OpenVAS (Open Vulnerability Assessment System)
The Open Vulnerability Assessment System (OpenVAS) collects and manages security information for networks, devices, and systems.
OpenVAS scans through a network to identify known network misconfigurations and known vulnerabilities associated with common services and software.
Vulnerability detections are defined in scripts called Network Vulnerability Tests (NVTs).
OpenVAS uses client/server architecture.
The OpenVAS server keeps track of all of the different vulnerability results against the systems it discovers.
The server uses its own database to manage users which is independent of the server’s host operating system.
Remote users access the server via an OpenVAS client to manage scans.
OpenVAS is smart. It uses a variety of probing techniques to recognize services running on any port. It also uses service’s identity based on the default Internet Assigned Numbers Authority (IANA) port number.
If you have a web server running on TCP port 8888, the OpenVAS scanner will find it and run web- related NVTs (Network Vulnerability Tests) against it.
If the scanner doesn’t find a web server on one of its targets, then it skips unnecessary tests for that system.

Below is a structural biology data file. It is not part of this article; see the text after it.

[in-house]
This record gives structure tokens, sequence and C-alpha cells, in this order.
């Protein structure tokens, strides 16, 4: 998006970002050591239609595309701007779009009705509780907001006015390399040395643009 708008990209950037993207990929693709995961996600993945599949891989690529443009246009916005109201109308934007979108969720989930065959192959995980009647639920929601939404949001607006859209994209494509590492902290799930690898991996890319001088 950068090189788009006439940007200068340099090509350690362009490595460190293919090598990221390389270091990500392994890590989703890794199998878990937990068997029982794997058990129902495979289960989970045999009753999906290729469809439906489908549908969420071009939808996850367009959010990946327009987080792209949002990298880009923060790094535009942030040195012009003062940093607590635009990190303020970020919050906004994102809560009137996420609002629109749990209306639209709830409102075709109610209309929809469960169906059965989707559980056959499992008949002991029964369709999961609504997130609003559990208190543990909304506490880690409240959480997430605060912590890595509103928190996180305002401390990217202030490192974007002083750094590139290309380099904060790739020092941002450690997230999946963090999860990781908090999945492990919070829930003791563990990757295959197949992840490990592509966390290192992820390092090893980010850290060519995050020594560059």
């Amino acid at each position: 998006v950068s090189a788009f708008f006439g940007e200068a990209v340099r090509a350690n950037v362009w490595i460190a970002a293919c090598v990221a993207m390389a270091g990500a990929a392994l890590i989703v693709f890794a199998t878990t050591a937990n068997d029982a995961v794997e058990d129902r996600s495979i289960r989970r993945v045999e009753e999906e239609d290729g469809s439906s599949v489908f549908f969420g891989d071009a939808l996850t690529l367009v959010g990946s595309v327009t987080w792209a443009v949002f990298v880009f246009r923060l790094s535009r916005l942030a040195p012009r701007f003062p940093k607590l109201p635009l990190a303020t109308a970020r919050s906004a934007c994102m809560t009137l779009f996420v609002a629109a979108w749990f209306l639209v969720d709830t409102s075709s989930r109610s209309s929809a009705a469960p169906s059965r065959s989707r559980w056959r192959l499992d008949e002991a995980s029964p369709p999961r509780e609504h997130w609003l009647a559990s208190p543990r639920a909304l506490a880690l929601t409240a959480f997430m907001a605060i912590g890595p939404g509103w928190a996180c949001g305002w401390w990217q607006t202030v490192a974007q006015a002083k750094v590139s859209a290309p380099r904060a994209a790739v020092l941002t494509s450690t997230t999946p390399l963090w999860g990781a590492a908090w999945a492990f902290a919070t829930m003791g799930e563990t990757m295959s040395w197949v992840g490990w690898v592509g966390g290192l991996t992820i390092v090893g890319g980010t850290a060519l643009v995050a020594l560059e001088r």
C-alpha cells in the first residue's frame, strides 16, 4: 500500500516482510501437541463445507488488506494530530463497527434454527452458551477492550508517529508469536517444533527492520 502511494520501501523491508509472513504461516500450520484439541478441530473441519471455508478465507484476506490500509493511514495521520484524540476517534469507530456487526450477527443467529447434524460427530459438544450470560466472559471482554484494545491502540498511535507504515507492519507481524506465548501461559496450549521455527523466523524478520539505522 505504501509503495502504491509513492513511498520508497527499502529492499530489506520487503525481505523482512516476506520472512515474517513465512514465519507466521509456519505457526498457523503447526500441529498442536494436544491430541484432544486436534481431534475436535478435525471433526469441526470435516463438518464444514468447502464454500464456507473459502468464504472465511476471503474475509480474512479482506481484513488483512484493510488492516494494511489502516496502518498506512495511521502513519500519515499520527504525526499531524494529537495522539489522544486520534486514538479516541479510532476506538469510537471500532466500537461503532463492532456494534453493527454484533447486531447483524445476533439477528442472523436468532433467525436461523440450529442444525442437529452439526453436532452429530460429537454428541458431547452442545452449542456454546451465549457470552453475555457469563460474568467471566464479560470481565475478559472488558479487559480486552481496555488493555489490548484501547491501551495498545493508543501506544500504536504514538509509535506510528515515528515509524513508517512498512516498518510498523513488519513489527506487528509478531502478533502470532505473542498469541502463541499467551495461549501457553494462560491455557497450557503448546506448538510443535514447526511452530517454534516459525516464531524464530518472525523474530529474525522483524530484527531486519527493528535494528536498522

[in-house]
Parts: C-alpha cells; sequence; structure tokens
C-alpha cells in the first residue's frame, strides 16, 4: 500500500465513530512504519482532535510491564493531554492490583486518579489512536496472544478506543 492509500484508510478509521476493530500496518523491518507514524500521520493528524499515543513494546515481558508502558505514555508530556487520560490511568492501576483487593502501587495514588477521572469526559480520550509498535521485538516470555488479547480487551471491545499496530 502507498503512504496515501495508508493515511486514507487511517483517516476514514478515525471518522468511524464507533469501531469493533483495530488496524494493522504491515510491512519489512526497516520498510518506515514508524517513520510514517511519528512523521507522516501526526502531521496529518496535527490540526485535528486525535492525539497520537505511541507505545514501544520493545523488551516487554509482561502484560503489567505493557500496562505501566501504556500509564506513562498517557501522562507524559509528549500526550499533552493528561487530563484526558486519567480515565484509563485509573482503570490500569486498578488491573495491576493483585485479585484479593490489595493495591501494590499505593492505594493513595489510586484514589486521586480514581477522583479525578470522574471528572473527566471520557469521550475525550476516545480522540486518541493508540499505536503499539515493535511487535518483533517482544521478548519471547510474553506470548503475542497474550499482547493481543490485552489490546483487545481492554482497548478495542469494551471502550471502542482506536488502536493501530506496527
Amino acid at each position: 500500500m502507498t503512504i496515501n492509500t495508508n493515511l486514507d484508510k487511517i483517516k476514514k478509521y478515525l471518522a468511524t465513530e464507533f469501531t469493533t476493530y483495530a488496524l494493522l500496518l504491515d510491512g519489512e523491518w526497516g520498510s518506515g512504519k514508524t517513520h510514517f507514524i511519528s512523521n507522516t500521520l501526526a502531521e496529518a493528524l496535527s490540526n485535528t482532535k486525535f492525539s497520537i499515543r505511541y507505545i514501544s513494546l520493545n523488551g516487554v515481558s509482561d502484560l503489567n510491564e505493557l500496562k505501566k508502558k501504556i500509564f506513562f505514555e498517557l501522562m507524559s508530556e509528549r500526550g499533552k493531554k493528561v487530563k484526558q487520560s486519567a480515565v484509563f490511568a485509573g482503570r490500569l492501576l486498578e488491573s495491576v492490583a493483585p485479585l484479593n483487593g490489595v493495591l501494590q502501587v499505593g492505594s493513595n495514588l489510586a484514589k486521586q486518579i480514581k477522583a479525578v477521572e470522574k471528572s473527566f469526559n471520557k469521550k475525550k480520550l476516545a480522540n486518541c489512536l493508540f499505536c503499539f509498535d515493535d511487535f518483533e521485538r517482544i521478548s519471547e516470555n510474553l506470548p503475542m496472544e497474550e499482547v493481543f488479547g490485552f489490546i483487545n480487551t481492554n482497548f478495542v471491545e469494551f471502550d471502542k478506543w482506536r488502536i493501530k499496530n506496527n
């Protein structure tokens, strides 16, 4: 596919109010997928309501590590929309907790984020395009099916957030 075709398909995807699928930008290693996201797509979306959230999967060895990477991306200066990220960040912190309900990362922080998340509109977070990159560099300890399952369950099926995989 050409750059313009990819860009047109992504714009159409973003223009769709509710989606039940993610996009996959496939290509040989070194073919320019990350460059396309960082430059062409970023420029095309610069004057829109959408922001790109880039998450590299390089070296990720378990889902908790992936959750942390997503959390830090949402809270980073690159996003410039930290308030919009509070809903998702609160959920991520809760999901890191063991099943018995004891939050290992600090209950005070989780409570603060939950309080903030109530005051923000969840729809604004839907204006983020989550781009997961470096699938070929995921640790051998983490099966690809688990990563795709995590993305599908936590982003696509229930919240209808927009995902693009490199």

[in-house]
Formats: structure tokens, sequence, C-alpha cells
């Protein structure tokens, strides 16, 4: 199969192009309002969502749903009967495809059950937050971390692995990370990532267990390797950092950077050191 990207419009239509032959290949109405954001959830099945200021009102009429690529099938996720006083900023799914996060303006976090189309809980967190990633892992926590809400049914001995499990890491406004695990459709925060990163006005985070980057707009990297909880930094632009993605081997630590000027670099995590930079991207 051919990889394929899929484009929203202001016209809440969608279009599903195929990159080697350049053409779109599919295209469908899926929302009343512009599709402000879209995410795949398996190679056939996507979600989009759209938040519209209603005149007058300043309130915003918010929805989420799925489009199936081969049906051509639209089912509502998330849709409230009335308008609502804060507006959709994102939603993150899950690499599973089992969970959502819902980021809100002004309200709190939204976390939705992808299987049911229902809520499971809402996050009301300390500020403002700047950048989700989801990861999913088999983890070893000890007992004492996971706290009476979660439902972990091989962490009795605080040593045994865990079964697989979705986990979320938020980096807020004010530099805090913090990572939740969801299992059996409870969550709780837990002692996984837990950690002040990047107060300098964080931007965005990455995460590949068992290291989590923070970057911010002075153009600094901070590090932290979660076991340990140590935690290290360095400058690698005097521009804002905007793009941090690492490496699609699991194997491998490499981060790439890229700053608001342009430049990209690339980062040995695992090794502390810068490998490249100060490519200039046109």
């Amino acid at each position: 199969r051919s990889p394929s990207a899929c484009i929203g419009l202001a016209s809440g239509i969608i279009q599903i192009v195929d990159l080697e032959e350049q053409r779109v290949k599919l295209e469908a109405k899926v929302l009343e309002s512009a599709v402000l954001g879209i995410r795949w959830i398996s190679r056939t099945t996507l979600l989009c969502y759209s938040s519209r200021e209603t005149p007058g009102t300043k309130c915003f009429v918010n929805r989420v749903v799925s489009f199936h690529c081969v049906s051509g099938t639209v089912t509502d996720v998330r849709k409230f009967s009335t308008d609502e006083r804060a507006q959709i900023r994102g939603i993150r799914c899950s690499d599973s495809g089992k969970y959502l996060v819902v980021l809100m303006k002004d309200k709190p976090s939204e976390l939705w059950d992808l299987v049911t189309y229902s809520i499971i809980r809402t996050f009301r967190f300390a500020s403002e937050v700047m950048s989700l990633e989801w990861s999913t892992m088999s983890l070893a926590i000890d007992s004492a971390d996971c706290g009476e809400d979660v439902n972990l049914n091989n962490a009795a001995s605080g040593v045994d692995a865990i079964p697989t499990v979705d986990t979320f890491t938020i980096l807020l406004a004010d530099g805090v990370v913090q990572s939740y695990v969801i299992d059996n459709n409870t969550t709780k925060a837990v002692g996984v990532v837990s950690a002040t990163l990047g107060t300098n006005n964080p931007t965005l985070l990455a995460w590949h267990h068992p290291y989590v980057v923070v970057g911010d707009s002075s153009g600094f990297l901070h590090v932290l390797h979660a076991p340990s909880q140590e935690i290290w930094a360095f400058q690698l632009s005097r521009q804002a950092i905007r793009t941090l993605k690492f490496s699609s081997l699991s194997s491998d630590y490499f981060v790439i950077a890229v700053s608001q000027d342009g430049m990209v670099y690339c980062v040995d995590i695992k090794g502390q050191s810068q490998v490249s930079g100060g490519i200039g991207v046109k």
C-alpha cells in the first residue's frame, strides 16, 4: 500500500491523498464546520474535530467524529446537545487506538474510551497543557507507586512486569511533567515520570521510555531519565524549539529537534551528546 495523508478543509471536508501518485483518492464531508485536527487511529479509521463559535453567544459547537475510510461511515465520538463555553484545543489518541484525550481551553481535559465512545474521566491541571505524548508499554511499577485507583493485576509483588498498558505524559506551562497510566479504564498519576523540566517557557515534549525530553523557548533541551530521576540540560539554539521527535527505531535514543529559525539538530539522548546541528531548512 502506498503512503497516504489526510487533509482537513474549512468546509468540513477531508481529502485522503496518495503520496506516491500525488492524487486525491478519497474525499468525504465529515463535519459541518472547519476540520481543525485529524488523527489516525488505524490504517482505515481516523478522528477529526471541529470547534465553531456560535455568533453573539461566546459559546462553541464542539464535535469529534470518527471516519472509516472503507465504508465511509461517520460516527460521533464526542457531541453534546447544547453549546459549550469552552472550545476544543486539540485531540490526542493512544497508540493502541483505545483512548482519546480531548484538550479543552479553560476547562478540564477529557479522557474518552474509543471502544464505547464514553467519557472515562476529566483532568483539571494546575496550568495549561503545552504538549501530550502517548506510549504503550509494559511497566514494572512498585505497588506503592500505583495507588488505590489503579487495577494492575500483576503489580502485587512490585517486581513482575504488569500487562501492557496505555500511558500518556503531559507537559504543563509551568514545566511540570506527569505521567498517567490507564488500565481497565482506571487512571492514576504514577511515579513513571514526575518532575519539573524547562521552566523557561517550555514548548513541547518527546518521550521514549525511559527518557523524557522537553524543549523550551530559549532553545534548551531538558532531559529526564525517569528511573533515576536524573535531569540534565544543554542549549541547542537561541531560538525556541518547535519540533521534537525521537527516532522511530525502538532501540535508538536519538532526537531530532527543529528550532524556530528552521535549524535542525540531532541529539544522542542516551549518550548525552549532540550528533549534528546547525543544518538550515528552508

Sometimes this activity is dangerous because a successful exploit might crash the system you are scanning or causing data loss.
OpenVAS describes the relative intrusiveness of tests and marks the more dangerous ones so that users can more easily enable or disable them for a scan.
The OpenVAS reporting is extensive, well organized, and available in different formats. Each report collects the details of discovered vulns and aggregates them into an estimate of risk.
Some advantages of Open VAS (Open Vulnerability Assessment System) are:
The OpenVAS user interface displays the aggregated information from all tasks so that this information helps you to visualize the overall risk associated with the targets you have defined.
The flexibility of the tool to import new tests (NVTs) on a daily basis. The power of the NVTs lies in the flexibility of the scripting language. This helps developers to define techniques for identifying new software packages, new services, and new vulnerabilities.